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How can I use tax returns to look for hidden assets?

When some couples choose to get divorced, the process is not terribly complicated. They may meet with legal counsel a few times, draw up documents and call it a day (more or less). However, when a marriage involves significant assets, the likelihood of a straightforward, simple divorce is exponentially less likely.

Although this is not a hard and fast rule, human nature often gets the better of one spouse or the other, and he or she chooses to hide assets to avoid splitting them in the divorce settlement negotiation.

Not only is this highly unethical, in some cases it is illegal.

If you suspect that your spouse is hiding assets, you can take steps to address this on your own and with the help of an experienced attorney. Ultimately, you deserve a truly fair divorce settlement, and should not accept anything less.

Follow the documentation

Unless your spouse chooses to operate outside of the legal financial system altogether, simply making money disappear entirely is very difficult. This does not mean that hidden funds are always easy to find, just that they probably have some form of documentation if you know where to look.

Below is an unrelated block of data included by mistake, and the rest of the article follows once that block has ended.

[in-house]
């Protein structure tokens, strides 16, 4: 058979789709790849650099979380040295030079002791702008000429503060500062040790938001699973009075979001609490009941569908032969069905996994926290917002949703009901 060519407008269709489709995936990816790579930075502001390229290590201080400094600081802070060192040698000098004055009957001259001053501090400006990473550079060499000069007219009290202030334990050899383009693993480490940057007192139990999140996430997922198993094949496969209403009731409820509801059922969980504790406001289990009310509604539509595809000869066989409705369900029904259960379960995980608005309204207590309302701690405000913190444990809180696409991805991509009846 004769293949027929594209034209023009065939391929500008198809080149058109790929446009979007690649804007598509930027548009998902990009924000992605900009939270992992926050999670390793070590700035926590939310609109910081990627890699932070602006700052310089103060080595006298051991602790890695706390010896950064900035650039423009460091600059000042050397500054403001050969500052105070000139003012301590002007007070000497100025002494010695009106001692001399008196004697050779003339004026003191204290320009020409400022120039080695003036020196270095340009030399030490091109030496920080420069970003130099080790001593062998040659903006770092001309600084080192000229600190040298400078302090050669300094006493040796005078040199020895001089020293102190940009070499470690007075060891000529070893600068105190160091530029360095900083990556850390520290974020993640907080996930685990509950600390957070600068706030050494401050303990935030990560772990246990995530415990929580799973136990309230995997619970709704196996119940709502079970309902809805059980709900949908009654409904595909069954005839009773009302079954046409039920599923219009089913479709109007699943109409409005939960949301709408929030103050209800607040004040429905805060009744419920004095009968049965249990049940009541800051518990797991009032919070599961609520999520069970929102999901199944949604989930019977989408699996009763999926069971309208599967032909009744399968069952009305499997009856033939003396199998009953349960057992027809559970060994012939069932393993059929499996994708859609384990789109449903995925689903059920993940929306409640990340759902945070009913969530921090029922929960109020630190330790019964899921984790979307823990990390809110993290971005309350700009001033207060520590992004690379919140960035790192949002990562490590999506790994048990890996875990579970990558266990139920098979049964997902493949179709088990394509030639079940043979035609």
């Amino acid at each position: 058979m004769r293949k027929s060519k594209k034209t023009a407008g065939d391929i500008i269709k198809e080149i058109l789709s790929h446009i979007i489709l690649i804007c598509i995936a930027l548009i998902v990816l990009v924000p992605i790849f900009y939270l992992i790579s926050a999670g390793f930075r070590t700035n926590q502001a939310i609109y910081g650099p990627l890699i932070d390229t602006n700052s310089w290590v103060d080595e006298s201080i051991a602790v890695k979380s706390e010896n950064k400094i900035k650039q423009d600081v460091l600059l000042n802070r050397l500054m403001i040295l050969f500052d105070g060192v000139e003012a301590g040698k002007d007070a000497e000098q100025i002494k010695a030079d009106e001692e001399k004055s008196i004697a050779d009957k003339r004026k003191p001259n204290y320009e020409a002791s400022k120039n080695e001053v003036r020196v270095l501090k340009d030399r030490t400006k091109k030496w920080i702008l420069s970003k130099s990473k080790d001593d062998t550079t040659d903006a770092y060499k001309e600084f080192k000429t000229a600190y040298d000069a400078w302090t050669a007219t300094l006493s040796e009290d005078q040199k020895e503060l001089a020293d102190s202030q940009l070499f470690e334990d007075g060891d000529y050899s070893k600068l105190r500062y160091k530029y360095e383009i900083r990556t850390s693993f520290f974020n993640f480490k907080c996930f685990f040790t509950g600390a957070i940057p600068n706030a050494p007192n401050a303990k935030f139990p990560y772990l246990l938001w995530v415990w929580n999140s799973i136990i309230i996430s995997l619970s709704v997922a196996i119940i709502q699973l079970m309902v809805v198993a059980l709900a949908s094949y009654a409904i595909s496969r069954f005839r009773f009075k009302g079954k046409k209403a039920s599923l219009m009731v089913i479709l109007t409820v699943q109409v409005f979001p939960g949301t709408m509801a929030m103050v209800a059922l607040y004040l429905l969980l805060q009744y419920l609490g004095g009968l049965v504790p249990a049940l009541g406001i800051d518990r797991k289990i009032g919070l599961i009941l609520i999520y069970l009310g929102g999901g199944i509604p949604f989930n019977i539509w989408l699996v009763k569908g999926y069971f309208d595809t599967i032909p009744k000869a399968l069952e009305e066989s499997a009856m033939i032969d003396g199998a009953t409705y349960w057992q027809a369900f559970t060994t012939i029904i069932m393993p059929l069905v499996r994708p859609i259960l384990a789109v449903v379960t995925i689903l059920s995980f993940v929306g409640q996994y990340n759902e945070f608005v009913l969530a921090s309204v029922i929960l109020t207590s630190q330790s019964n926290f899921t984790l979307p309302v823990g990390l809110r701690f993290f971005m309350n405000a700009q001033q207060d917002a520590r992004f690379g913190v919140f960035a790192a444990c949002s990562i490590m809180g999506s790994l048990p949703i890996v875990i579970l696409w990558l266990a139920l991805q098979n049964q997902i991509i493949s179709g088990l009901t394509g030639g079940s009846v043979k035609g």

A good place to begin is gathering and reviewing all the relevant tax returns you can get. Be sure to look for complete tax returns, not summaries or only the first few pages of them.

Your spouse may think they can fool you by only giving you part of a return that does not include complete disclosures or leaves out additional schedules that detail specific income or holdings. This is why it is important to always make sure you review complete returns when looking for proof of income.

Is a tax return fake?

Another common tactic some spouses use when trying to conceal income or assets is preparing a fake tax return (or dummy return) to give to their spouse, and a real tax return to file with the IRS.

If you have any misgivings about the validity of the tax documents your spouse provides you, you can request transcripts of those returns from a local IRS office. In this way, you can not only confirm the validity of the return, but you can identify any amendments your spouse filed that may point to concealed assets.

However you choose to proceed, be sure to take proper precautions to keep your actions professional and legal, even if your spouse does not. You certainly don't want to commit ethical or legal violations that may jeopardize the strength of your case before a divorce court.

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